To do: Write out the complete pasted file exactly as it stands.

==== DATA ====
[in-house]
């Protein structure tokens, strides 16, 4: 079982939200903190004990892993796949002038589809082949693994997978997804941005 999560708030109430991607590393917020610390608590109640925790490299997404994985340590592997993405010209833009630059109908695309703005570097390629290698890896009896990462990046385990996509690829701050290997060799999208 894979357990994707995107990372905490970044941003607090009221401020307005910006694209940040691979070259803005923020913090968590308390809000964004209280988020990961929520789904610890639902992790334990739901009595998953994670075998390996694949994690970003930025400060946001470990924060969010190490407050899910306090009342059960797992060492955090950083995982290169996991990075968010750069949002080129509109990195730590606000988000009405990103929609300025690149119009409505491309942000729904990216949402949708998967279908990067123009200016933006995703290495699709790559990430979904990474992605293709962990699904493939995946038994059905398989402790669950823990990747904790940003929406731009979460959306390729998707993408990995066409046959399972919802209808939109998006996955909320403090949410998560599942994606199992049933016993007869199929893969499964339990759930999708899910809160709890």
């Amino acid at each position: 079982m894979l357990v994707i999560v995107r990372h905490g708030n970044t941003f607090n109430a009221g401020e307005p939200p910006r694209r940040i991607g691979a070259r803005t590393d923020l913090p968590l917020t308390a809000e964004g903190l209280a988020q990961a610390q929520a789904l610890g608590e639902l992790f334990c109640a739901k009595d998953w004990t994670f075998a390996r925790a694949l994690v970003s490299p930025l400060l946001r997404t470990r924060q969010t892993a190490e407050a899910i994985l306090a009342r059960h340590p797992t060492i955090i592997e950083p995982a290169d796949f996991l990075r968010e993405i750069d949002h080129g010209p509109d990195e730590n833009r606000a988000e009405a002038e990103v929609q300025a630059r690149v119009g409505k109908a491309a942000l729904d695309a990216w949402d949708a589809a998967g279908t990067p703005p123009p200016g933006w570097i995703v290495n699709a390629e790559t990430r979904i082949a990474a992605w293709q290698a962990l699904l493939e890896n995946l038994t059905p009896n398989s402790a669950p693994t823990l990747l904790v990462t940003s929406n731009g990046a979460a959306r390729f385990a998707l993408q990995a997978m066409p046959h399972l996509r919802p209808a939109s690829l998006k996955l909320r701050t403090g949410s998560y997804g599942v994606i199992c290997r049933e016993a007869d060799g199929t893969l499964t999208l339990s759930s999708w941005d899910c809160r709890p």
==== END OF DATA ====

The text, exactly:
[in-house]
């Protein structure tokens, strides 16, 4: 079982939200903190004990892993796949002038589809082949693994997978997804941005 999560708030109430991607590393917020610390608590109640925790490299997404994985340590592997993405010209833009630059109908695309703005570097390629290698890896009896990462990046385990996509690829701050290997060799999208 894979357990994707995107990372905490970044941003607090009221401020307005910006694209940040691979070259803005923020913090968590308390809000964004209280988020990961929520789904610890639902992790334990739901009595998953994670075998390996694949994690970003930025400060946001470990924060969010190490407050899910306090009342059960797992060492955090950083995982290169996991990075968010750069949002080129509109990195730590606000988000009405990103929609300025690149119009409505491309942000729904990216949402949708998967279908990067123009200016933006995703290495699709790559990430979904990474992605293709962990699904493939995946038994059905398989402790669950823990990747904790940003929406731009979460959306390729998707993408990995066409046959399972919802209808939109998006996955909320403090949410998560599942994606199992049933016993007869199929893969499964339990759930999708899910809160709890």
């Amino acid at each position: 079982m894979l357990v994707i999560v995107r990372h905490g708030n970044t941003f607090n109430a009221g401020e307005p939200p910006r694209r940040i991607g691979a070259r803005t590393d923020l913090p968590l917020t308390a809000e964004g903190l209280a988020q990961a610390q929520a789904l610890g608590e639902l992790f334990c109640a739901k009595d998953w004990t994670f075998a390996r925790a694949l994690v970003s490299p930025l400060l946001r997404t470990r924060q969010t892993a190490e407050a899910i994985l306090a009342r059960h340590p797992t060492i955090i592997e950083p995982a290169d796949f996991l990075r968010e993405i750069d949002h080129g010209p509109d990195e730590n833009r606000a988000e009405a002038e990103v929609q300025a630059r690149v119009g409505k109908a491309a942000l729904d695309a990216w949402d949708a589809a998967g279908t990067p703005p123009p200016g933006w570097i995703v290495n699709a390629e790559t990430r979904i082949a990474a992605w293709q290698a962990l699904l493939e890896n995946l038994t059905p009896n398989s402790a669950p693994t823990l990747l904790v990462t940003s929406n731009g990046a979460a959306r390729f385990a998707l993408q990995a997978m066409p046959h399972l996509r919802p209808a939109s690829l998006k996955l909320r701050t403090g949410s998560y997804g599942v994606i199992c290997r049933e016993a007869d060799g199929t893969l499964t999208l339990s759930s999708w941005d899910c809160r709890p």